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I always imagined the future as a time of more reason, empathy, and peace, not less. It's time for a change.
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#14
Yuli Ban

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Obviously a man. It has to be a man.

Women have to wait for Venus. And it has to be a woman for Venus.


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And remember my friend, future events such as these will affect you in the future.


#15
Time_Traveller

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I don't think it matters this day and age, it could be either a man or a woman nowadays, I'm interested in what country will be the first to land there. I can count a few such as the US, China, Russia or will it be a group of nationalities/countries landing there?


“One, remember to look up at the stars and not down at your feet. Two, never give up work. Work gives you meaning and purpose and life is empty without it. Three, if you are lucky enough to find love, remember it is there and don't throw it away.”

 

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#16
Alislaws

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Obviously a man. It has to be a man.

Women have to wait for Venus. And it has to be a woman for Venus.

 

Didn't think of it that way! Men get the closest thing to a habitable planet the solar system has (outside earth) and women get a superheated acidic deathworld (that doesn't even spin properly!). The Patriarchy strikes again!

 

OTOH, in the long term Venus has a gravity very similar to earth whereas Martians are all going to end up looking tall and weird so if we ever terraform Venus it could end up much closer to earth than mars can.



#17
eacao

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What could possibly make you want to discriminate based on gender? Totally illogical.
Only take advice from people who have what you want.
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#18
Alislaws

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What could possibly make you want to discriminate based on gender? Totally illogical.

I think I explained the logical basis for gender discrimination in this issue (one where the only thing on the line is people's egos) pretty clearly in post #5?



#19
eacao

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Yeah I hear what you’re saying but at its root is still this idea that gender is the test to discriminate on. That’s not the lens that kids should be raised to look theough. Kids should have role models that are vetted on integrity, competence, energy, and leadership. Not gender. Young boys shouldn’t be taught that they have to step aside to prioritise girls just because their male ancestors were given priority. No — boys and girls should be taught to look each other in the eye and respect each other as equals.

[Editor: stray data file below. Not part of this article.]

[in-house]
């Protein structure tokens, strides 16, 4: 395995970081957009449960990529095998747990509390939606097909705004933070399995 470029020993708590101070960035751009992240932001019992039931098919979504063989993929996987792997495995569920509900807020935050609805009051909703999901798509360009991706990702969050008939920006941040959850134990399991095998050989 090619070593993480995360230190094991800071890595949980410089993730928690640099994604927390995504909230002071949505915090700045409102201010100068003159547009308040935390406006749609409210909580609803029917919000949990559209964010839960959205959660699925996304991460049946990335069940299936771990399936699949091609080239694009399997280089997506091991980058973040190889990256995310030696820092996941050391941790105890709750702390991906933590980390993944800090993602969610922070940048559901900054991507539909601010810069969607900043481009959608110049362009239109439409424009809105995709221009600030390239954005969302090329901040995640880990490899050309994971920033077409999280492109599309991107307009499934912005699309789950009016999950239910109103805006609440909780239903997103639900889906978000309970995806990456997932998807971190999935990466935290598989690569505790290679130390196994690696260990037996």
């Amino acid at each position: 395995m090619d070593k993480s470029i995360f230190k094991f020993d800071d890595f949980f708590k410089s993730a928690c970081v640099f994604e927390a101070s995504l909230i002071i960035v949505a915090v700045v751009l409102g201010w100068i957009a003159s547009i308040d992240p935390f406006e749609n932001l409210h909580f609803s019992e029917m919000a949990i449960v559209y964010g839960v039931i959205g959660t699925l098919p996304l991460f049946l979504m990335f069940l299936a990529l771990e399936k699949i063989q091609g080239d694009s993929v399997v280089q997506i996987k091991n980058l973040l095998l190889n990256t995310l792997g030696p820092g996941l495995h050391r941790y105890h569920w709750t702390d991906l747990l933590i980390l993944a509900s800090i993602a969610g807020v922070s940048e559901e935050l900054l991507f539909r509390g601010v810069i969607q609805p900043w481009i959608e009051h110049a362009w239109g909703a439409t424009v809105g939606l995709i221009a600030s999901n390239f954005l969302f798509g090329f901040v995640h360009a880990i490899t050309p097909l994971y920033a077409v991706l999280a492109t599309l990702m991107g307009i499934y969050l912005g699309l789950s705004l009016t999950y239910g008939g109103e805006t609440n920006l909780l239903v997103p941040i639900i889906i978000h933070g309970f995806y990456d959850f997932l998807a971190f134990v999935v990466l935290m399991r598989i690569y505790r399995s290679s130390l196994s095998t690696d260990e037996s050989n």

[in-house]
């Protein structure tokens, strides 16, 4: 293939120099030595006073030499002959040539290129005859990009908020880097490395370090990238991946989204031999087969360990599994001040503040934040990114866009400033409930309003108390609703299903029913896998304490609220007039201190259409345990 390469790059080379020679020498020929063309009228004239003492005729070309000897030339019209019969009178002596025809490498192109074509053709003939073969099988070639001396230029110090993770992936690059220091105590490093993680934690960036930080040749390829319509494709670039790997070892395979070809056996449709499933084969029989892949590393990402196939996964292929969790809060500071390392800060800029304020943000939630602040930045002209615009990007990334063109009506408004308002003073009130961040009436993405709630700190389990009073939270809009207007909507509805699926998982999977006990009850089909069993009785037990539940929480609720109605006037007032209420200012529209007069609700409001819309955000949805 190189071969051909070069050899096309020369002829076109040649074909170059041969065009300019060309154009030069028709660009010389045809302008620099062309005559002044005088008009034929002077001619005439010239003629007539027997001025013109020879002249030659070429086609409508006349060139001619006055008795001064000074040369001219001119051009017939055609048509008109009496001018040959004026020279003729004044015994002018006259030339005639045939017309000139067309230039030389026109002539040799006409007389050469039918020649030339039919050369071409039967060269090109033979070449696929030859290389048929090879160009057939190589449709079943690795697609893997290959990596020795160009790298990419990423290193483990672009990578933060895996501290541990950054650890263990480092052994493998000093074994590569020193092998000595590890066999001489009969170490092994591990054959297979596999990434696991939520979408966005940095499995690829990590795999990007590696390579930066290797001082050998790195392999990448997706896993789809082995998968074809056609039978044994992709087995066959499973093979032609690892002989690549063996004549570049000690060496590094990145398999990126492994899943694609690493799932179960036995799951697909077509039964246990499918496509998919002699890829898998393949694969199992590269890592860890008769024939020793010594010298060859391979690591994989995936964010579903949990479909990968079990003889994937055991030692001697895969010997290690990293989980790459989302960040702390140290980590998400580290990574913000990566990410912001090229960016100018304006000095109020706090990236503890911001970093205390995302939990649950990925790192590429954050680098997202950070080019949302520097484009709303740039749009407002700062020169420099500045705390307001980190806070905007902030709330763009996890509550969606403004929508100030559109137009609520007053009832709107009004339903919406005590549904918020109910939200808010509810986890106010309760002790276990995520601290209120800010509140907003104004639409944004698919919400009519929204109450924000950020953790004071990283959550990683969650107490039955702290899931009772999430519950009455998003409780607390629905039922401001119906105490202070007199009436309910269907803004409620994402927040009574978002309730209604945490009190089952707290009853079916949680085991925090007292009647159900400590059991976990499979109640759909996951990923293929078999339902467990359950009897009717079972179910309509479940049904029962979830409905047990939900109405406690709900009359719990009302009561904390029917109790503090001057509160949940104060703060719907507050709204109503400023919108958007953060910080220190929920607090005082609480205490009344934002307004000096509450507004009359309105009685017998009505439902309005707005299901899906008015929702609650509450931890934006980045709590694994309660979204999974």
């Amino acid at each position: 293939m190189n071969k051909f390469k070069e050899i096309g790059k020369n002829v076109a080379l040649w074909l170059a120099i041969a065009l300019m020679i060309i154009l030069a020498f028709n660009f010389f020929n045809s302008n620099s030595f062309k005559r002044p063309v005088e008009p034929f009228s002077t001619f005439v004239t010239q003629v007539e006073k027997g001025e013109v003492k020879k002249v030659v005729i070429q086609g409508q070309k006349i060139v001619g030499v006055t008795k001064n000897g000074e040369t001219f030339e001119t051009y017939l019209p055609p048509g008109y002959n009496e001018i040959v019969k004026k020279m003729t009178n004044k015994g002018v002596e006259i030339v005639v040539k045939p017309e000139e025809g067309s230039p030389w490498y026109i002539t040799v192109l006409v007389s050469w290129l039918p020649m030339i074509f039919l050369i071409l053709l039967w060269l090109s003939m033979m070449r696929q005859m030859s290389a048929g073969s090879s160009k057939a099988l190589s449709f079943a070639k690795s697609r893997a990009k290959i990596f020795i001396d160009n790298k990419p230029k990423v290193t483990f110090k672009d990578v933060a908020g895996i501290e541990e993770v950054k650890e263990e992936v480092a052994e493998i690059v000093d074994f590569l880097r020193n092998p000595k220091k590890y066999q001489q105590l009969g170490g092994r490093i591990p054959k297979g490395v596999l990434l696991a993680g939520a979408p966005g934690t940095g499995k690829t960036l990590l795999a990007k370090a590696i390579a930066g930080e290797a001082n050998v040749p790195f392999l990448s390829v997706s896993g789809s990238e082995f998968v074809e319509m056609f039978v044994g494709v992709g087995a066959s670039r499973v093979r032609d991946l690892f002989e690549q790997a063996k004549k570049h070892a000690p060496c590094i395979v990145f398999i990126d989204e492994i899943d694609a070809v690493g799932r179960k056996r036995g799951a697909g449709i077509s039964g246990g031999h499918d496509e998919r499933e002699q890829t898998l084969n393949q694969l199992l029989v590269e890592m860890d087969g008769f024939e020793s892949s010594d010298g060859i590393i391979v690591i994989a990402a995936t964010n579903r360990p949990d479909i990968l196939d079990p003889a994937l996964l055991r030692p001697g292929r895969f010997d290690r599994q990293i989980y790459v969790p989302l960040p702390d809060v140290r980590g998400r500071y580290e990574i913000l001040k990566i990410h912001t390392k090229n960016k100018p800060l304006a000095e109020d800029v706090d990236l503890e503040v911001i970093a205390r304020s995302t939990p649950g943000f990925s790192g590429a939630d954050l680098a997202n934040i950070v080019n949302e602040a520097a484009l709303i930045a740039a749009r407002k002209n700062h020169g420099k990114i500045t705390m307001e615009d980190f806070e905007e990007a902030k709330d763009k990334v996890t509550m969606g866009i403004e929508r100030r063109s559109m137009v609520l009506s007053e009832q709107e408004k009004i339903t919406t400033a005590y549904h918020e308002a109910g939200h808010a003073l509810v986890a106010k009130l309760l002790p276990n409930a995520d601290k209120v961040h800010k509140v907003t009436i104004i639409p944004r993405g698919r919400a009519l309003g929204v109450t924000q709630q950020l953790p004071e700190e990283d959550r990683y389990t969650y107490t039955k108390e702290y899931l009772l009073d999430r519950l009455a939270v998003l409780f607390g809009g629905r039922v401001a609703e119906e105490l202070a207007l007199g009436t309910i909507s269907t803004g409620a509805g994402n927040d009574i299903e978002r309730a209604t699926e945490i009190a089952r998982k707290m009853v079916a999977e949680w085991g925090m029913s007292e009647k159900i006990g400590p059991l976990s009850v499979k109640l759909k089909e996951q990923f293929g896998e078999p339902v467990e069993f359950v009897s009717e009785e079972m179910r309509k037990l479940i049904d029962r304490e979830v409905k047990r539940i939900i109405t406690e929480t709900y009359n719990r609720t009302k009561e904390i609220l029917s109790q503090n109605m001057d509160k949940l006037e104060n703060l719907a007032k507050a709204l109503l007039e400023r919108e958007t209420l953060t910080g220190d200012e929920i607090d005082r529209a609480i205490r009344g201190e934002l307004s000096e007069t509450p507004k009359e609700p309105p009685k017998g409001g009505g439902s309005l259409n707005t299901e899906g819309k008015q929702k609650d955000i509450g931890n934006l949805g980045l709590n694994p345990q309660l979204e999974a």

The idea that to even the playing field you should discriminate the other gender is perpetuating the division of society based on gender. The goal is equality through metitocracy independent of a person’s gender, race, or creed. Using discrimination to try to fix the issue doesn’t fit into that worldview.

If your parents prioritised you over your sister, the solution isn’t to prioritise your daughter over your son. It just keeps a damaging practice alive.
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Only take advice from people who have what you want.
You don't decide your future. You decide your habits, and your habits decide your future.
Nearly all men can stand adversity, but if you want to test a man's character, give him power. - Abraham Lincoln.

#20
Alislaws

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I'd absolutely agree that priority one is working on educating and raising kids to ignore gender where it is not relevant.

 

I'm generally a lot more sceptical of affirmative action/reverse discrimination where peoples livelihoods are concerned or where it involves honouring an achievement by one person while ignoring the same thing being done by another (especially if kids are involved, who can't be expected to understand things like historical context etc.) 

 

In this particular case I think it might make sense discriminate simply because the whole "first person in space", "first person on the moon", "First person on mars" thing are all ridiculous achievements.

 

All these things are amazing, but they are HUGE efforts involving thousands or indirectly millions of people's work. (Armstrong's words highlight this in a very cool way)

 

But aside from delivering the famous line really well what did Neil Armstrong do that was so much more worthy of remembrance and praise than:

Buzz Aldrin (second man on the moon, quite a few people know who he is, but not really as famous as Neil)

Michael Collins (didn't physically touch the moon on that mission, but took nearly all the same risks, and was a vital part of the mission, but I had to google his name! Although In fairness it is much less memorable than "Buzz" and "Armstrong")

 

Which is why I quite like Jakob's plan, because it highlights the absurdity of the whole thing.  :biggrin:







Also tagged with one or more of these keywords: Mars, Moon, gender, equality, gender equality, male, female, space travel, space exploration